UK ISPs are refusing to voluntarily implement the Home Office's controversial data retention scheme.
The Internet Service Providers Association (which represents ISPs) remains unconvinced that government requirements to customer email and Web site logs over extended periods is necessary in the fight against serious crime and terrorism, The Guardian reports. ISPs are concerned about the cost and privacy implications of changing their procedures to allow law enforcement access to customer data, introduced as part of the Anti-Terrorism Crime and Security Act of last December.
The ISPA is questioning the legality of the measures. Their doubts echo similar concerns from Europe's Data Protection Commissioners.
A letter to the Home Office from Nicholas Lansman, secretary general of the Internet Service Providers Association, said the government has failed to address industry concerns or make a convincing case for data retention.
"The document fails to provide details of the number of investigations that are currently compromised through lack of available data and assess whether this is detrimental to the public interest and national security," Lansman wrote in the letter, a copy of which was leaked to The Guardian. "The investigations cited refer to cases in which officers sought data older than 15 months and where there was no national security consideration involved."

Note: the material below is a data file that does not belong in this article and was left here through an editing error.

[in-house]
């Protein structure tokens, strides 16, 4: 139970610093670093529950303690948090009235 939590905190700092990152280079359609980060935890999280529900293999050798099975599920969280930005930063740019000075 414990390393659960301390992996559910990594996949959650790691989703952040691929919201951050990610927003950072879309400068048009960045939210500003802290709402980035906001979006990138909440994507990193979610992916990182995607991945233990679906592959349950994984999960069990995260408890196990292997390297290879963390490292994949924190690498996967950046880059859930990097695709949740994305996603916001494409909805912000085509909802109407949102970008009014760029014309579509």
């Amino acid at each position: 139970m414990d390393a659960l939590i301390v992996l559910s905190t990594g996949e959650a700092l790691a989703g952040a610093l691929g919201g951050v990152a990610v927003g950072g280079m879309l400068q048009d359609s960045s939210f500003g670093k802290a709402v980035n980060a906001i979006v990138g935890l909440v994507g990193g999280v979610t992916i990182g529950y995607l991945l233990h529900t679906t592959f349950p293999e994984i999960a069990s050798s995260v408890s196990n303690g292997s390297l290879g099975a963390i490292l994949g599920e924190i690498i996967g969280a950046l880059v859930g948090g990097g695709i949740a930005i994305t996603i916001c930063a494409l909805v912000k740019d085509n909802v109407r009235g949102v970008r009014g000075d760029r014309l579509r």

Negotiations between government and service providers over the controversial measures appear to have broken down.
Faced with industry opposition, Home Secretary David Blunkett will have to decide whether to abandon the voluntary scheme - and make data retention mandatory. Powers to allow him to impose data retention against the will of ISPs are included in the Act.
At present, service providers only retain data for billing purposes, but that is set to change because of plans that ISPs retain data for up to two years, in the event of it becoming of interest in police or security service investigations into serious crime or terrorism.
This data would include catalogues of web sites visited, records of e-mail recipients, lists of telephone numbers dialled, and the geographical location of mobile phones at all times they were switched on. It doesn't include the contents of messages. ®
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